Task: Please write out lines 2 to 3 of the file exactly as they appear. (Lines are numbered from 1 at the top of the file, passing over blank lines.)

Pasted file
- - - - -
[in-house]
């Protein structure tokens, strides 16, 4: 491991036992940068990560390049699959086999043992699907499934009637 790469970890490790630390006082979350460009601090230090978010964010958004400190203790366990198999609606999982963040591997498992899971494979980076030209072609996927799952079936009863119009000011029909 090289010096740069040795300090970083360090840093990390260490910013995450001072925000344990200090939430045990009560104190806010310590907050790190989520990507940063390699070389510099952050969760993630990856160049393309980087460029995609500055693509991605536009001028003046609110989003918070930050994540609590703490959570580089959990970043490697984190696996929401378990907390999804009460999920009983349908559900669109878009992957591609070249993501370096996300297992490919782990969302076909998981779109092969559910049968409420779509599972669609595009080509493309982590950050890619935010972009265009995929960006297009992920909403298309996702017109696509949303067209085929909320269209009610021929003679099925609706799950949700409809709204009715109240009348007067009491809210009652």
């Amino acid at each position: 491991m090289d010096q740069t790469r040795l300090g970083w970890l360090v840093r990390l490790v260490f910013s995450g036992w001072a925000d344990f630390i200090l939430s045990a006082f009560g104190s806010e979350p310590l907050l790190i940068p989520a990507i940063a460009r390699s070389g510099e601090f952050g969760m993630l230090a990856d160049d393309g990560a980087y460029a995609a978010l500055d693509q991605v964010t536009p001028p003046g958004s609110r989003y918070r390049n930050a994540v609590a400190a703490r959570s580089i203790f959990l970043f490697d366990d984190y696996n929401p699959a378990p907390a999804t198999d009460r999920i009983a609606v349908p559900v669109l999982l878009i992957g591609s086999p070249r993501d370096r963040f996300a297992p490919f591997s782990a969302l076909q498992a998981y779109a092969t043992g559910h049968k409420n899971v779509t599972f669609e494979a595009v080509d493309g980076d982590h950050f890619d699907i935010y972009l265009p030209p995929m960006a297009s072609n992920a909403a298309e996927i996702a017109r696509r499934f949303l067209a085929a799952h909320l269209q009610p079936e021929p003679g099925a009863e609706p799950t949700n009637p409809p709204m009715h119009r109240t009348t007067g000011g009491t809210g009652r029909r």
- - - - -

């Protein structure tokens, strides 16, 4: 491991036992940068990560390049699959086999043992699907499934009637 790469970890490790630390006082979350460009601090230090978010964010958004400190203790366990198999609606999982963040591997498992899971494979980076030209072609996927799952079936009863119009000011029909 090289010096740069040795300090970083360090840093990390260490910013995450001072925000344990200090939430045990009560104190806010310590907050790190989520990507940063390699070389510099952050969760993630990856160049393309980087460029995609500055693509991605536009001028003046609110989003918070930050994540609590703490959570580089959990970043490697984190696996929401378990907390999804009460999920009983349908559900669109878009992957591609070249993501370096996300297992490919782990969302076909998981779109092969559910049968409420779509599972669609595009080509493309982590950050890619935010972009265009995929960006297009992920909403298309996702017109696509949303067209085929909320269209009610021929003679099925609706799950949700409809709204009715109240009348007067009491809210009652």
């Amino acid at each position: 491991m090289d010096q740069t790469r040795l300090g970083w970890l360090v840093r990390l490790v260490f910013s995450g036992w001072a925000d344990f630390i200090l939430s045990a006082f009560g104190s806010e979350p310590l907050l790190i940068p989520a990507i940063a460009r390699s070389g510099e601090f952050g969760m993630l230090a990856d160049d393309g990560a980087y460029a995609a978010l500055d693509q991605v964010t536009p001028p003046g958004s609110r989003y918070r390049n930050a994540v609590a400190a703490r959570s580089i203790f959990l970043f490697d366990d984190y696996n929401p699959a378990p907390a999804t198999d009460r999920i009983a609606v349908p559900v669109l999982l878009i992957g591609s086999p070249r993501d370096r963040f996300a297992p490919f591997s782990a969302l076909q498992a998981y779109a092969t043992g559910h049968k409420n899971v779509t599972f669609e494979a595009v080509d493309g980076d982590h950050f890619d699907i935010y972009l265009p030209p995929m960006a297009s072609n992920a909403a298309e996927i996702a017109r696509r499934f949303l067209a085929a799952h909320l269209q009610p079936e021929p003679g099925a009863e609706p799950t949700n009637p409809p709204m009715h119009r109240t009348t007067g000011g009491t809210g009652r029909r």